Ground debate: League Two and its ancient homes
Posted on December 11, 2018
FOOTBALL is full of financial imbalances and the gap between the Premier and, for example, League Two is painfully vast. The gulf is so substantial that there is an argument for shifting the bottom two division of the English Football League to part-time status. However, the emotional pull of the game is such that this is unlikely to happen in the near future. Supporters of clubs at the lowest end of the structure are just as passionate as fans of Manchester United and City.
The growth in English football has mostly been at the top end, with Premier League attendances rising some 82% since 1992-93. Similarly, the Championship has seen gates increase by 93%. Compare that to the 24% growth of League One and 35% in League Two in that same period and it is clear that football’s new audience is gravitating towards the high profile, heavily marketed, end of the industry.
This is further evidenced as you go down the ladder – in the past 10 years, attendances at non-league step 3, often considered the very essence of the game outside of the Football League, have remained unchanged, confirming that this level still faces challenges in terms of winning support.
In an era when new stadiums have helped redefine some clubs, making them more community accessible and enabling them to generate more income from their facilities, it is perhaps surprising that fewer than half a dozen League Two clubs are playing in recently-built grounds: Colchester, Forest Green, MK Dons, Morecambe and Northampton. That said, there is no shortage of clubs that aspire to relocate to a new site. Clubs like Bury, Carlisle United, Grimsby Town, Lincoln City and Macclesfield Town have all looked at the possibility of moving. Those that own their own home are in a better position than those at the mercy of their landlords. Clubs like Bury and Carlisle, with stadiums found in the middle of heavy residential areas, are arguably sitting on prime redevelopment land.
Finding that happy compromise of space and accessibility is a challenge for any club, though. Most new grounds are not centrally-based, for obvious reasons. When most traditional stadiums were built (Bury have been at Gigg Lane since the era of gas lamp and horse-drawn transport), the pressure on inner-city traffic just wasn’t an issue. Although people complain that out-of-town means out-of-sight, very few people walk to games these days as the demographic and use of the inner-city has completely changed.
At League Two level, of the current 24 clubs, 11 have been at their current homes for over a century, with Bury leading the way with 133 years and Lincoln in residence at Sincil Bank since 1895. While many fans dread the thought of moving from the comfort blanket of their ancestral home, there has also been a shift in sentiment that relocation can bring many benefits – fans of West Ham United might not agree with that view, but conversely, the impressive structures at Manchester City and Arsenal have created eye-catching stadiums that combine function with form. Tottenham’s regulars probably cannot wait to move into the new White Hart Lane.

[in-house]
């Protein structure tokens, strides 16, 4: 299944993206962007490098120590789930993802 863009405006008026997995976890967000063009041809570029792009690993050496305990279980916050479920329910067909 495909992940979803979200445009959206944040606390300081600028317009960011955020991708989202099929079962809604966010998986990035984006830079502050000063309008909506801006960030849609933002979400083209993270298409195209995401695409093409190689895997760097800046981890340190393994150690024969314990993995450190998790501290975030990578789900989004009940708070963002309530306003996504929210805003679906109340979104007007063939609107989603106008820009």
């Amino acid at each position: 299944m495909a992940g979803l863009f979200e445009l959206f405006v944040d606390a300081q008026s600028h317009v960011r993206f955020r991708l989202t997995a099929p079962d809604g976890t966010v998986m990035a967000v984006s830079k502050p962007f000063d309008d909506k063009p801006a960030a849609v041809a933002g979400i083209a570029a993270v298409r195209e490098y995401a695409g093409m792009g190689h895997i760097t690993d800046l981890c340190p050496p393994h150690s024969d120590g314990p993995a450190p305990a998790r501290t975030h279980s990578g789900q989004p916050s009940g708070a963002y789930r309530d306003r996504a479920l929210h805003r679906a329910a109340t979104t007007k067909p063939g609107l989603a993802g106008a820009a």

Certainly there are some homely grounds in League Two, but many are limited in terms of their potential for expansion and with some clubs owning sites that are ripe for building – solving space issues as well as financial problems – the temptation to call in the developer must be huge.
Currently, the stadium utilisation levels among League Two clubs is around 43%. Last season, Lincoln generated 86.8% and Luton Town 83.9%, but at the opposite end, Morecambe’s Globe Arena was just 23% full at most games. Compare these figures with the near-capacity utilisation level of the Premier and it is easy to see where future trends are heading.
Grounds like Crewe’s Gresty Road, Notts County’s Meadow Lane and Carlisle’s Brunton Park are steeped in the history and folklore of the game in Britain. But is their time coming to an end? For decades, these football homes have also provided landmarks in their respective towns, not least because of the floodlights that can be spotted for miles and provide a marker of a sort. But as we have seen at places like Forest Green and Dartford, where ecology is making a stand (no pun), football is changing. The question can clubs avoid being over-sentimental and acquire the appetite for change in order to ensure long-term survival?